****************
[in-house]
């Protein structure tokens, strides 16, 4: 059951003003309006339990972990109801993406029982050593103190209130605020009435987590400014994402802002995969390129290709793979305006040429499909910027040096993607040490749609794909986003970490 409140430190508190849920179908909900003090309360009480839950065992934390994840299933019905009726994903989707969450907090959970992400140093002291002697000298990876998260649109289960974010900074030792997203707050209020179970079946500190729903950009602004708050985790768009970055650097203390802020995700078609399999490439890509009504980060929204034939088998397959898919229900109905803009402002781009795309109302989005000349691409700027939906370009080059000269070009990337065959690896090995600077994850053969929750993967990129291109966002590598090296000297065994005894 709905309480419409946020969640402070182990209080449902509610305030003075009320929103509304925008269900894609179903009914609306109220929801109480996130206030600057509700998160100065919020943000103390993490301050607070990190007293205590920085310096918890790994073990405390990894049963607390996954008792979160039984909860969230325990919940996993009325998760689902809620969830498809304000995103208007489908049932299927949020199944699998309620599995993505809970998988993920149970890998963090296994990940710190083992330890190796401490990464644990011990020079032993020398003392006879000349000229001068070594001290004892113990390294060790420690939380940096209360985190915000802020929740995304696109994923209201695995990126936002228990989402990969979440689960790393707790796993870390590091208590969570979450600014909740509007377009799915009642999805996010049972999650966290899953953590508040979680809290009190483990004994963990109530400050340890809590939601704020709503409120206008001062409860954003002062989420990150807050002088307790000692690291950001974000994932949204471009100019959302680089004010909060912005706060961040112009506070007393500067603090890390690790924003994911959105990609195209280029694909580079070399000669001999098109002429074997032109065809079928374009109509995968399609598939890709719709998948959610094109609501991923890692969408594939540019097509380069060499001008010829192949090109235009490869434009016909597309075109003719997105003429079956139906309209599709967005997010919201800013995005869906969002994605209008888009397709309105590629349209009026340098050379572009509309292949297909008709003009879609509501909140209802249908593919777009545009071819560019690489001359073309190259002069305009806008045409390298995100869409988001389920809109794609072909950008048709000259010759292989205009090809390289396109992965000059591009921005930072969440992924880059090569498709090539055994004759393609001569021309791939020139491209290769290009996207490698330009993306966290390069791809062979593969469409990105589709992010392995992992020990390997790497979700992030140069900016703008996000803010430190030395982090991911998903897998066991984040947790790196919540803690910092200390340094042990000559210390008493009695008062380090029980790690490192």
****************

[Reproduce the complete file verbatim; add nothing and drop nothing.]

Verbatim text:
[in-house]
């Protein structure tokens, strides 16, 4: 059951003003309006339990972990109801993406029982050593103190209130605020009435987590400014994402802002995969390129290709793979305006040429499909910027040096993607040490749609794909986003970490 409140430190508190849920179908909900003090309360009480839950065992934390994840299933019905009726994903989707969450907090959970992400140093002291002697000298990876998260649109289960974010900074030792997203707050209020179970079946500190729903950009602004708050985790768009970055650097203390802020995700078609399999490439890509009504980060929204034939088998397959898919229900109905803009402002781009795309109302989005000349691409700027939906370009080059000269070009990337065959690896090995600077994850053969929750993967990129291109966002590598090296000297065994005894 709905309480419409946020969640402070182990209080449902509610305030003075009320929103509304925008269900894609179903009914609306109220929801109480996130206030600057509700998160100065919020943000103390993490301050607070990190007293205590920085310096918890790994073990405390990894049963607390996954008792979160039984909860969230325990919940996993009325998760689902809620969830498809304000995103208007489908049932299927949020199944699998309620599995993505809970998988993920149970890998963090296994990940710190083992330890190796401490990464644990011990020079032993020398003392006879000349000229001068070594001290004892113990390294060790420690939380940096209360985190915000802020929740995304696109994923209201695995990126936002228990989402990969979440689960790393707790796993870390590091208590969570979450600014909740509007377009799915009642999805996010049972999650966290899953953590508040979680809290009190483990004994963990109530400050340890809590939601704020709503409120206008001062409860954003002062989420990150807050002088307790000692690291950001974000994932949204471009100019959302680089004010909060912005706060961040112009506070007393500067603090890390690790924003994911959105990609195209280029694909580079070399000669001999098109002429074997032109065809079928374009109509995968399609598939890709719709998948959610094109609501991923890692969408594939540019097509380069060499001008010829192949090109235009490869434009016909597309075109003719997105003429079956139906309209599709967005997010919201800013995005869906969002994605209008888009397709309105590629349209009026340098050379572009509309292949297909008709003009879609509501909140209802249908593919777009545009071819560019690489001359073309190259002069305009806008045409390298995100869409988001389920809109794609072909950008048709000259010759292989205009090809390289396109992965000059591009921005930072969440992924880059090569498709090539055994004759393609001569021309791939020139491209290769290009996207490698330009993306966290390069791809062979593969469409990105589709992010392995992992020990390997790497979700992030140069900016703008996000803010430190030395982090991911998903897998066991984040947790790196919540803690910092200390340094042990000559210390008493009695008062380090029980790690490192």